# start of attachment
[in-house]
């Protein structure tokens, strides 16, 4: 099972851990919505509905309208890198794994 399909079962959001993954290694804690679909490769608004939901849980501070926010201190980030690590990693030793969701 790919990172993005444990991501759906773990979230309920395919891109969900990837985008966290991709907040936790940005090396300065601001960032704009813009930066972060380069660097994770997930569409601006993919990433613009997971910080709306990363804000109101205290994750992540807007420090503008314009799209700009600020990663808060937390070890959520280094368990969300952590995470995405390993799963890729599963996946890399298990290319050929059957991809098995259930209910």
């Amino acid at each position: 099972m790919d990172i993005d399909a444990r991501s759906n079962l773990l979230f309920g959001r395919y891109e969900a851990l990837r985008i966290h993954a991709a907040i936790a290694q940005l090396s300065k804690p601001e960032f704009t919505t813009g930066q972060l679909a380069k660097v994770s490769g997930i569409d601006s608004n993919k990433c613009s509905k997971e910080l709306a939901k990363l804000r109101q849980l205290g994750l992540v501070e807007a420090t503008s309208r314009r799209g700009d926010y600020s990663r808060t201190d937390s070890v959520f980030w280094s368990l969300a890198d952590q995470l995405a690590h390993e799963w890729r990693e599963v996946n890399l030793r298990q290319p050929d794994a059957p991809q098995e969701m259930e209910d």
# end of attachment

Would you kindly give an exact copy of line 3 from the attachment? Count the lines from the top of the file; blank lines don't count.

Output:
């Amino acid at each position: 099972m790919d990172i993005d399909a444990r991501s759906n079962l773990l979230f309920g959001r395919y891109e969900a851990l990837r985008i966290h993954a991709a907040i936790a290694q940005l090396s300065k804690p601001e960032f704009t919505t813009g930066q972060l679909a380069k660097v994770s490769g997930i569409d601006s608004n993919k990433c613009s509905k997971e910080l709306a939901k990363l804000r109101q849980l205290g994750l992540v501070e807007a420090t503008s309208r314009r799209g700009d926010y600020s990663r808060t201190d937390s070890v959520f980030w280094s368990l969300a890198d952590q995470l995405a690590h390993e799963w890729r990693e599963v996946n890399l030793r298990q290319p050929d794994a059957p991809q098995e969701m259930e209910d």